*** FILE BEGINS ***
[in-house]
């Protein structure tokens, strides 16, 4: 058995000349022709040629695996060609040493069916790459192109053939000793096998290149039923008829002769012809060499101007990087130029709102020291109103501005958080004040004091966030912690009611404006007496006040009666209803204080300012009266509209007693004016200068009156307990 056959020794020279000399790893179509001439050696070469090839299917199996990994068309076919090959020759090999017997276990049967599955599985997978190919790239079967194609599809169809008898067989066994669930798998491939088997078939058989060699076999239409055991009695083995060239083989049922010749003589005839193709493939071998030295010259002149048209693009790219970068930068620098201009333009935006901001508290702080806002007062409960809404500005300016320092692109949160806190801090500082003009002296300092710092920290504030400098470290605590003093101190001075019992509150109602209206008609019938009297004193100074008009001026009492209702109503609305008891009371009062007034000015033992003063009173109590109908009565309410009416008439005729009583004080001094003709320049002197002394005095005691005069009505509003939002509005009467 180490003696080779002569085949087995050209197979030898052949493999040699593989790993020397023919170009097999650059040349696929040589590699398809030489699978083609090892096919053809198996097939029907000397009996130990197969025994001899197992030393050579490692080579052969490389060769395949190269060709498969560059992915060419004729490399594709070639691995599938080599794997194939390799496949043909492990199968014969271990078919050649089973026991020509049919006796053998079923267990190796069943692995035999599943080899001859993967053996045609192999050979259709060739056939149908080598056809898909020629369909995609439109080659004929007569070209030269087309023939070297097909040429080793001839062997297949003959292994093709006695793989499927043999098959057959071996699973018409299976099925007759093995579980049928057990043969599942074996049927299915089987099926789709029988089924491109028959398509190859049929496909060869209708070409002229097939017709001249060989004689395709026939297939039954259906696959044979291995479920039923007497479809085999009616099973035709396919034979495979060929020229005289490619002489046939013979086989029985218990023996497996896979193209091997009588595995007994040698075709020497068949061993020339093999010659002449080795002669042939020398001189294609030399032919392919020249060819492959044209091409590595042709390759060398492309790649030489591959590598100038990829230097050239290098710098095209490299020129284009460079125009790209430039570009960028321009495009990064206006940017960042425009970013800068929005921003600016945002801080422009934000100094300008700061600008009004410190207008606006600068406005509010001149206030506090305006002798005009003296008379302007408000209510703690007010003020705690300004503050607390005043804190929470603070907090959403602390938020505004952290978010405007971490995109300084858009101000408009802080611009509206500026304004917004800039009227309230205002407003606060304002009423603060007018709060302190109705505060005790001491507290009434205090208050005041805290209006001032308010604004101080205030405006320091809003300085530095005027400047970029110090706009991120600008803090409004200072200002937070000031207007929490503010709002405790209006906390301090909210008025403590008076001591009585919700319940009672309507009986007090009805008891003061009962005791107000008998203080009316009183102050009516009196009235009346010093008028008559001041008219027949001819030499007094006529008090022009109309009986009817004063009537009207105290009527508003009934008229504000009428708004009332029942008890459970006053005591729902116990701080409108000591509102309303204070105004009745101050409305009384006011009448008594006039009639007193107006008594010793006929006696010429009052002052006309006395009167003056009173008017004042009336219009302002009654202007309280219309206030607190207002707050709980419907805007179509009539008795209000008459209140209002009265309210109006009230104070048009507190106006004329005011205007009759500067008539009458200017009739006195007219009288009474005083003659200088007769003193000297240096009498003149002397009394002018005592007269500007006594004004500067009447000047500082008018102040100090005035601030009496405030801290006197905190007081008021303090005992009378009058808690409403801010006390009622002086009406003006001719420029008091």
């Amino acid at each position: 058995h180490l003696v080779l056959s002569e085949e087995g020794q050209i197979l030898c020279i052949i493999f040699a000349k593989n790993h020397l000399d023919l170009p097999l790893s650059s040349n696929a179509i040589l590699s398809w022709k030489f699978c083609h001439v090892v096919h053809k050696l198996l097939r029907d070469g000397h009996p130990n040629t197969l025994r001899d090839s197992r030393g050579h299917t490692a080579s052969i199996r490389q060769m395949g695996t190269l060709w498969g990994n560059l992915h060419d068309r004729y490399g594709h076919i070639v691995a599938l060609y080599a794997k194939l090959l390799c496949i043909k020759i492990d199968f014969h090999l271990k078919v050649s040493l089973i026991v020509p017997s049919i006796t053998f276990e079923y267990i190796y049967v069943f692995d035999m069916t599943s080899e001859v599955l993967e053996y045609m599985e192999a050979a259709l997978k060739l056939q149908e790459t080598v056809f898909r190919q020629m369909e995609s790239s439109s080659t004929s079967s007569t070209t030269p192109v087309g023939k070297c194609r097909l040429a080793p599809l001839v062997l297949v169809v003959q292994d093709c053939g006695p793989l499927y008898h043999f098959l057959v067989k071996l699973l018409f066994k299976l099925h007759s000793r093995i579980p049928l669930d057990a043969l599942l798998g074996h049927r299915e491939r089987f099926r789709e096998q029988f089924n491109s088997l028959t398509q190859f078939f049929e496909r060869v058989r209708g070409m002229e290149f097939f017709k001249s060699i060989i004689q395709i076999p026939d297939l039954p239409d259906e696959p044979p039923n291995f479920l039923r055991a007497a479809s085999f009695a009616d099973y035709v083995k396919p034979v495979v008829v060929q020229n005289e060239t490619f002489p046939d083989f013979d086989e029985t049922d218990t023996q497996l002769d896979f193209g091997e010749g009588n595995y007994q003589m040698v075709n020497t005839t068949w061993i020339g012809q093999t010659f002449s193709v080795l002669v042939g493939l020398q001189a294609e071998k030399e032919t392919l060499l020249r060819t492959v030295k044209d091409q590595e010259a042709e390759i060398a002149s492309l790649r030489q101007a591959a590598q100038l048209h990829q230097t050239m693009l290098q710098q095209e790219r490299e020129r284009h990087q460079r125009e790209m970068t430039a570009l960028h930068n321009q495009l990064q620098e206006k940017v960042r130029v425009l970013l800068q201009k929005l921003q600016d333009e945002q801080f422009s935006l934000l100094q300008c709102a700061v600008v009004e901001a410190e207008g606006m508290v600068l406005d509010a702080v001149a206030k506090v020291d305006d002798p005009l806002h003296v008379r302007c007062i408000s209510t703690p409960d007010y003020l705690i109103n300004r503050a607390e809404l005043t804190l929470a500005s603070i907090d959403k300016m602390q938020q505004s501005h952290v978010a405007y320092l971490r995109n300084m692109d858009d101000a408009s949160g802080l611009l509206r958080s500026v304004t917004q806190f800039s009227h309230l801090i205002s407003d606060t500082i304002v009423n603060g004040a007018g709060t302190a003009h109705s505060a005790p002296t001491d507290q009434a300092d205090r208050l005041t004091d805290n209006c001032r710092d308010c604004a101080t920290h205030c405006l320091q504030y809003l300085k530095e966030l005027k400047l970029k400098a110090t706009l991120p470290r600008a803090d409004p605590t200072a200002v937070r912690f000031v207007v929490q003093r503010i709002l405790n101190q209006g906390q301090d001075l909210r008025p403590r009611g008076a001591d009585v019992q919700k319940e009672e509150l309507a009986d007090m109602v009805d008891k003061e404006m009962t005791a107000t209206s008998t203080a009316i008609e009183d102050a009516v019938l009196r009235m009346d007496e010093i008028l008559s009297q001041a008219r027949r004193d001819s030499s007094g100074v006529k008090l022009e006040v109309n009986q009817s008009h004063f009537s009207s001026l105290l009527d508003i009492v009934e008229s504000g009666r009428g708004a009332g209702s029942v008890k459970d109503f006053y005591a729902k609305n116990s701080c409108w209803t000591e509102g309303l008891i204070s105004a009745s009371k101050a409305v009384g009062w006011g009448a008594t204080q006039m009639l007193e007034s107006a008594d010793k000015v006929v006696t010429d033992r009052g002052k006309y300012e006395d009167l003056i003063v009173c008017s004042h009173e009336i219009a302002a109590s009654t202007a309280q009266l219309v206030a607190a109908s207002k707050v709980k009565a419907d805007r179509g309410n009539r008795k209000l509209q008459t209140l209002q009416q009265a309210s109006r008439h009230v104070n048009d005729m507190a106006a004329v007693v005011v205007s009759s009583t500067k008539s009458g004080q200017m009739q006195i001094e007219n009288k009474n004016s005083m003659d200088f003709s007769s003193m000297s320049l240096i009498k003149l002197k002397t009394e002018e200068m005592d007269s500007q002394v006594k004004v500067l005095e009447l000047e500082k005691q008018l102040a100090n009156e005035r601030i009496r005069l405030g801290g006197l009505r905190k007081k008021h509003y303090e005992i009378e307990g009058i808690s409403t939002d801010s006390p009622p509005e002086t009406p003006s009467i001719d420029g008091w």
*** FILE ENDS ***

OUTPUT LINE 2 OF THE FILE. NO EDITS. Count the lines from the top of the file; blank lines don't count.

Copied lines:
């Protein structure tokens, strides 16, 4: 058995000349022709040629695996060609040493069916790459192109053939000793096998290149039923008829002769012809060499101007990087130029709102020291109103501005958080004040004091966030912690009611404006007496006040009666209803204080300012009266509209007693004016200068009156307990 056959020794020279000399790893179509001439050696070469090839299917199996990994068309076919090959020759090999017997276990049967599955599985997978190919790239079967194609599809169809008898067989066994669930798998491939088997078939058989060699076999239409055991009695083995060239083989049922010749003589005839193709493939071998030295010259002149048209693009790219970068930068620098201009333009935006901001508290702080806002007062409960809404500005300016320092692109949160806190801090500082003009002296300092710092920290504030400098470290605590003093101190001075019992509150109602209206008609019938009297004193100074008009001026009492209702109503609305008891009371009062007034000015033992003063009173109590109908009565309410009416008439005729009583004080001094003709320049002197002394005095005691005069009505509003939002509005009467 180490003696080779002569085949087995050209197979030898052949493999040699593989790993020397023919170009097999650059040349696929040589590699398809030489699978083609090892096919053809198996097939029907000397009996130990197969025994001899197992030393050579490692080579052969490389060769395949190269060709498969560059992915060419004729490399594709070639691995599938080599794997194939390799496949043909492990199968014969271990078919050649089973026991020509049919006796053998079923267990190796069943692995035999599943080899001859993967053996045609192999050979259709060739056939149908080598056809898909020629369909995609439109080659004929007569070209030269087309023939070297097909040429080793001839062997297949003959292994093709006695793989499927043999098959057959071996699973018409299976099925007759093995579980049928057990043969599942074996049927299915089987099926789709029988089924491109028959398509190859049929496909060869209708070409002229097939017709001249060989004689395709026939297939039954259906696959044979291995479920039923007497479809085999009616099973035709396919034979495979060929020229005289490619002489046939013979086989029985218990023996497996896979193209091997009588595995007994040698075709020497068949061993020339093999010659002449080795002669042939020398001189294609030399032919392919020249060819492959044209091409590595042709390759060398492309790649030489591959590598100038990829230097050239290098710098095209490299020129284009460079125009790209430039570009960028321009495009990064206006940017960042425009970013800068929005921003600016945002801080422009934000100094300008700061600008009004410190207008606006600068406005509010001149206030506090305006002798005009003296008379302007408000209510703690007010003020705690300004503050607390005043804190929470603070907090959403602390938020505004952290978010405007971490995109300084858009101000408009802080611009509206500026304004917004800039009227309230205002407003606060304002009423603060007018709060302190109705505060005790001491507290009434205090208050005041805290209006001032308010604004101080205030405006320091809003300085530095005027400047970029110090706009991120600008803090409004200072200002937070000031207007929490503010709002405790209006906390301090909210008025403590008076001591009585919700319940009672309507009986007090009805008891003061009962005791107000008998203080009316009183102050009516009196009235009346010093008028008559001041008219027949001819030499007094006529008090022009109309009986009817004063009537009207105290009527508003009934008229504000009428708004009332029942008890459970006053005591729902116990701080409108000591509102309303204070105004009745101050409305009384006011009448008594006039009639007193107006008594010793006929006696010429009052002052006309006395009167003056009173008017004042009336219009302002009654202007309280219309206030607190207002707050709980419907805007179509009539008795209000008459209140209002009265309210109006009230104070048009507190106006004329005011205007009759500067008539009458200017009739006195007219009288009474005083003659200088007769003193000297240096009498003149002397009394002018005592007269500007006594004004500067009447000047500082008018102040100090005035601030009496405030801290006197905190007081008021303090005992009378009058808690409403801010006390009622002086009406003006001719420029008091």